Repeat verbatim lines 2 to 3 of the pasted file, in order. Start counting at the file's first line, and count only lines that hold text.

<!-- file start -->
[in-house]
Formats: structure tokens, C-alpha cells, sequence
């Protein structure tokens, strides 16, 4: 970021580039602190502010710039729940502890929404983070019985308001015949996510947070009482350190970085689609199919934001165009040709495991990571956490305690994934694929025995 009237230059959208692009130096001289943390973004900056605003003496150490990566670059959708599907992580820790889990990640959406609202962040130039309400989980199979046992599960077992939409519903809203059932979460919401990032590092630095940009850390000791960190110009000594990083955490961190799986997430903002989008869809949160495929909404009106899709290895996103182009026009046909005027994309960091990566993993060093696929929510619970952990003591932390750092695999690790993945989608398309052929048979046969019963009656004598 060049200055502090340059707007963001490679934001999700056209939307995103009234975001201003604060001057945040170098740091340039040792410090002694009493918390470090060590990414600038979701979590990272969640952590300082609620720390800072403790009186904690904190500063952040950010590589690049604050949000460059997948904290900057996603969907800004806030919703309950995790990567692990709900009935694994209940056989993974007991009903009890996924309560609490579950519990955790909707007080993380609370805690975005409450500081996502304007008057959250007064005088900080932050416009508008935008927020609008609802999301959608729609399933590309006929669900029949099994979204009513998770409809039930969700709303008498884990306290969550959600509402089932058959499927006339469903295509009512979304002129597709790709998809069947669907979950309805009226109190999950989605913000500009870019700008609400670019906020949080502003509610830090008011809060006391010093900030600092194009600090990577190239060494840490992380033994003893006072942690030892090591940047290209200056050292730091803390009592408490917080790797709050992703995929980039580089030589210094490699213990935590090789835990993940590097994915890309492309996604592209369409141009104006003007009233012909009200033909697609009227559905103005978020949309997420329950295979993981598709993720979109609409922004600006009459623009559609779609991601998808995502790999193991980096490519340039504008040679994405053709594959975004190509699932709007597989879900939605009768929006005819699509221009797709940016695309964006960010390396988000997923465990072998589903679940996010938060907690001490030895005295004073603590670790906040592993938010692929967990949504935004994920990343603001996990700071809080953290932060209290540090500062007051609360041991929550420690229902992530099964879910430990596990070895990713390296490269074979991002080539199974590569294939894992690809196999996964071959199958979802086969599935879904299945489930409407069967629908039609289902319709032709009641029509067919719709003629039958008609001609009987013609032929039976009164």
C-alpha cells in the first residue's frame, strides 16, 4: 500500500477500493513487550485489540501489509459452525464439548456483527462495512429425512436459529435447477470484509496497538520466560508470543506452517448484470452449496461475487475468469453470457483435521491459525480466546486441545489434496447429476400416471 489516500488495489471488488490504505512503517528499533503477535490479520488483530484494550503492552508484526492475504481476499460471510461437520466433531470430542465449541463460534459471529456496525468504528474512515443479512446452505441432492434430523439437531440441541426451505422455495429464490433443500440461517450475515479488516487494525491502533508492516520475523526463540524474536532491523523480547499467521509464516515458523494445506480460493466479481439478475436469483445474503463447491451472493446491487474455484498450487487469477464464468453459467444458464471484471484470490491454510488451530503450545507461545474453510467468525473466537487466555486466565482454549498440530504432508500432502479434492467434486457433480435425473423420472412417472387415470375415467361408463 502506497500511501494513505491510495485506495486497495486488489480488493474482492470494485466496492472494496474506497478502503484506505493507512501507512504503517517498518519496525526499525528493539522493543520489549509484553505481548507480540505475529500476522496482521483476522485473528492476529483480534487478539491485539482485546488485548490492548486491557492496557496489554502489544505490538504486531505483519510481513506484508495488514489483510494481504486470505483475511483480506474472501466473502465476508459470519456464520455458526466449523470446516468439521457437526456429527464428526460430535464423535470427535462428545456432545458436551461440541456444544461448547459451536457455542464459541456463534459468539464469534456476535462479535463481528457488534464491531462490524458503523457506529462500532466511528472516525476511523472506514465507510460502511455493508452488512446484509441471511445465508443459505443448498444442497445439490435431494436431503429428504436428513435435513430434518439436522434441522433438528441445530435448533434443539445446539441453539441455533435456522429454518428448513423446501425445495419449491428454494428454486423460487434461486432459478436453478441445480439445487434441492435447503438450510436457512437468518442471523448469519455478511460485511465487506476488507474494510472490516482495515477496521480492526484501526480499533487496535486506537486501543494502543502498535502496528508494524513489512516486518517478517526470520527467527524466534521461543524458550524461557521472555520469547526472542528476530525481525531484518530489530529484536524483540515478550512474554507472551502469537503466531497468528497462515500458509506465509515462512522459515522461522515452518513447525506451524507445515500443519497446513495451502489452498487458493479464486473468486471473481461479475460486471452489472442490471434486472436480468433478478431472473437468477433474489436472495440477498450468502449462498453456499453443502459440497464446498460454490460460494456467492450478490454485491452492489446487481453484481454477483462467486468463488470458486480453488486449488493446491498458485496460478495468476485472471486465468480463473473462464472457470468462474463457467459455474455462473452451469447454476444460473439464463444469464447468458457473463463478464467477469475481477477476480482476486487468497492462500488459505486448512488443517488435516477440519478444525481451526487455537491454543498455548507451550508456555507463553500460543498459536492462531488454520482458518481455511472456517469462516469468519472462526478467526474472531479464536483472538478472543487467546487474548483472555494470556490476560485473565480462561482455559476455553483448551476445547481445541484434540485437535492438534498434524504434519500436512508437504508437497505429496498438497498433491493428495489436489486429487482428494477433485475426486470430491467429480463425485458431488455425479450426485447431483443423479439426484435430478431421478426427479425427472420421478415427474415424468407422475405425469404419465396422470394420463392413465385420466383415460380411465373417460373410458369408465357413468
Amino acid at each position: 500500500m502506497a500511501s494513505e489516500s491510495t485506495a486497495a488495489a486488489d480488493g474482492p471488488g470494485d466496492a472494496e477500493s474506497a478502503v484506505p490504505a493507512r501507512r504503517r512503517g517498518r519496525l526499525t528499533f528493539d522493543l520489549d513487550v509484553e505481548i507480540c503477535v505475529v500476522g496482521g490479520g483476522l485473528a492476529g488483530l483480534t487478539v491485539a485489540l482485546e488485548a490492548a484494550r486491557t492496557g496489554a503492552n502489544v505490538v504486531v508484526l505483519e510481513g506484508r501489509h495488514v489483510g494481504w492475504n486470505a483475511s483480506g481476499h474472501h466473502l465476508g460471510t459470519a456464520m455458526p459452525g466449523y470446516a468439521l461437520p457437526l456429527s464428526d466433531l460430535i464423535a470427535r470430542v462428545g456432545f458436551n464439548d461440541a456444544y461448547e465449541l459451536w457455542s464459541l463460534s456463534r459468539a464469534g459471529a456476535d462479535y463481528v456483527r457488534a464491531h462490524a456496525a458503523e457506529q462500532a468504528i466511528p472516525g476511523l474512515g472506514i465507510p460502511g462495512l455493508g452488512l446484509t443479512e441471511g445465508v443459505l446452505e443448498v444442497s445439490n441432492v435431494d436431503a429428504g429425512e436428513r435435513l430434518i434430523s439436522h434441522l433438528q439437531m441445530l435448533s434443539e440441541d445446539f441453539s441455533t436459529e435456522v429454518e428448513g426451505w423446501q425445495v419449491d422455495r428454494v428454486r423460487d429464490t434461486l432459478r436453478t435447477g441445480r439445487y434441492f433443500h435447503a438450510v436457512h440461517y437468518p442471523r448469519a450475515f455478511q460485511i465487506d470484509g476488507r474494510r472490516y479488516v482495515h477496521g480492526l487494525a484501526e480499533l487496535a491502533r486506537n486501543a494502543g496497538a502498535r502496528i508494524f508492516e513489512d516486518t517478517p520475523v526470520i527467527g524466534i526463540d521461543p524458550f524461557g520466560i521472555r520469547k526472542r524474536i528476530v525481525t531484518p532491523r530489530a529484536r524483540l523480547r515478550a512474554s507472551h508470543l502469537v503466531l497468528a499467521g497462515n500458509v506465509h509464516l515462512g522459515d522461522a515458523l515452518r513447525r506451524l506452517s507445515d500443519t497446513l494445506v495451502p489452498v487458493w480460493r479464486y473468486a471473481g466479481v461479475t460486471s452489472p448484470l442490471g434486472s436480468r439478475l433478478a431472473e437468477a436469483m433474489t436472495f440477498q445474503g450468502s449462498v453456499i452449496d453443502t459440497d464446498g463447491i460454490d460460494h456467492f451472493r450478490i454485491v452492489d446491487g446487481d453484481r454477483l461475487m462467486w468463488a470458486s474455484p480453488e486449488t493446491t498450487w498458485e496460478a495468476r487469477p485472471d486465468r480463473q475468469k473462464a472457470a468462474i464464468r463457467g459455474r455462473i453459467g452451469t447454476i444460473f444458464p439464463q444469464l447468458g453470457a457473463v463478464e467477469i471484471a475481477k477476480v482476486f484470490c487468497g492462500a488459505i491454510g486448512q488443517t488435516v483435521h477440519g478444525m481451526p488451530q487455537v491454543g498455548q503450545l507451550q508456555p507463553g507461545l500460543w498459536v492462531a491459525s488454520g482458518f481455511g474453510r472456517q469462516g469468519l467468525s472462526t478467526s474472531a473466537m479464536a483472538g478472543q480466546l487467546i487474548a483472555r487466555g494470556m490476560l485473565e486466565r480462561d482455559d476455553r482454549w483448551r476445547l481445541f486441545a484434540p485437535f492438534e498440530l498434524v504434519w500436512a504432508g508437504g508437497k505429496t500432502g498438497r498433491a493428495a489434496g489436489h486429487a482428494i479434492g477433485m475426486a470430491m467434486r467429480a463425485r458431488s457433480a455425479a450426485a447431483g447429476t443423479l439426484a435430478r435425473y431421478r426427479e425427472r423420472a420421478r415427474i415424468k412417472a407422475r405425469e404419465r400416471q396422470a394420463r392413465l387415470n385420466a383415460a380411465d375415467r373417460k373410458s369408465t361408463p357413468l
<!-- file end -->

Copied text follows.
Formats: structure tokens, C-alpha cells, sequence
């Protein structure tokens, strides 16, 4: 970021580039602190502010710039729940502890929404983070019985308001015949996510947070009482350190970085689609199919934001165009040709495991990571956490305690994934694929025995 009237230059959208692009130096001289943390973004900056605003003496150490990566670059959708599907992580820790889990990640959406609202962040130039309400989980199979046992599960077992939409519903809203059932979460919401990032590092630095940009850390000791960190110009000594990083955490961190799986997430903002989008869809949160495929909404009106899709290895996103182009026009046909005027994309960091990566993993060093696929929510619970952990003591932390750092695999690790993945989608398309052929048979046969019963009656004598 060049200055502090340059707007963001490679934001999700056209939307995103009234975001201003604060001057945040170098740091340039040792410090002694009493918390470090060590990414600038979701979590990272969640952590300082609620720390800072403790009186904690904190500063952040950010590589690049604050949000460059997948904290900057996603969907800004806030919703309950995790990567692990709900009935694994209940056989993974007991009903009890996924309560609490579950519990955790909707007080993380609370805690975005409450500081996502304007008057959250007064005088900080932050416009508008935008927020609008609802999301959608729609399933590309006929669900029949099994979204009513998770409809039930969700709303008498884990306290969550959600509402089932058959499927006339469903295509009512979304002129597709790709998809069947669907979950309805009226109190999950989605913000500009870019700008609400670019906020949080502003509610830090008011809060006391010093900030600092194009600090990577190239060494840490992380033994003893006072942690030892090591940047290209200056050292730091803390009592408490917080790797709050992703995929980039580089030589210094490699213990935590090789835990993940590097994915890309492309996604592209369409141009104006003007009233012909009200033909697609009227559905103005978020949309997420329950295979993981598709993720979109609409922004600006009459623009559609779609991601998808995502790999193991980096490519340039504008040679994405053709594959975004190509699932709007597989879900939605009768929006005819699509221009797709940016695309964006960010390396988000997923465990072998589903679940996010938060907690001490030895005295004073603590670790906040592993938010692929967990949504935004994920990343603001996990700071809080953290932060209290540090500062007051609360041991929550420690229902992530099964879910430990596990070895990713390296490269074979991002080539199974590569294939894992690809196999996964071959199958979802086969599935879904299945489930409407069967629908039609289902319709032709009641029509067919719709003629039958008609001609009987013609032929039976009164």